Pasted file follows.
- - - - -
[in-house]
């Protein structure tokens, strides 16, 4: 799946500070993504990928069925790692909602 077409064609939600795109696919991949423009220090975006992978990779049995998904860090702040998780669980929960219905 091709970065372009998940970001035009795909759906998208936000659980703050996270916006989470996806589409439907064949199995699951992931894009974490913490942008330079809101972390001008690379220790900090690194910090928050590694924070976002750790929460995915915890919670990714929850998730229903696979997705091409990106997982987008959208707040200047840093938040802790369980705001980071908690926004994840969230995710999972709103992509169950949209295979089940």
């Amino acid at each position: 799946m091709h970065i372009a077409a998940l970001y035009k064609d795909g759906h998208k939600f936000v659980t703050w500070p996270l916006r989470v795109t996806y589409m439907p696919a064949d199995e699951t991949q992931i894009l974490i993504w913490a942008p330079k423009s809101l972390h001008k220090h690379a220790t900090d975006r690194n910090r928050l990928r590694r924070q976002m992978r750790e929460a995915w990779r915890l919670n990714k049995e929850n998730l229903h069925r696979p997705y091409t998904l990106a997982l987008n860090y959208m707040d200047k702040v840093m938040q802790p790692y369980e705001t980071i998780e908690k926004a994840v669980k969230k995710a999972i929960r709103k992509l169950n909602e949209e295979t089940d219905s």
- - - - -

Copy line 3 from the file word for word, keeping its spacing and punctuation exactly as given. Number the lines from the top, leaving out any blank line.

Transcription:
């Amino acid at each position: 799946m091709h970065i372009a077409a998940l970001y035009k064609d795909g759906h998208k939600f936000v659980t703050w500070p996270l916006r989470v795109t996806y589409m439907p696919a064949d199995e699951t991949q992931i894009l974490i993504w913490a942008p330079k423009s809101l972390h001008k220090h690379a220790t900090d975006r690194n910090r928050l990928r590694r924070q976002m992978r750790e929460a995915w990779r915890l919670n990714k049995e929850n998730l229903h069925r696979p997705y091409t998904l990106a997982l987008n860090y959208m707040d200047k702040v840093m938040q802790p790692y369980e705001t980071i998780e908690k926004a994840v669980k969230k995710a999972i929960r709103k992509l169950n909602e949209e295979t089940d219905s």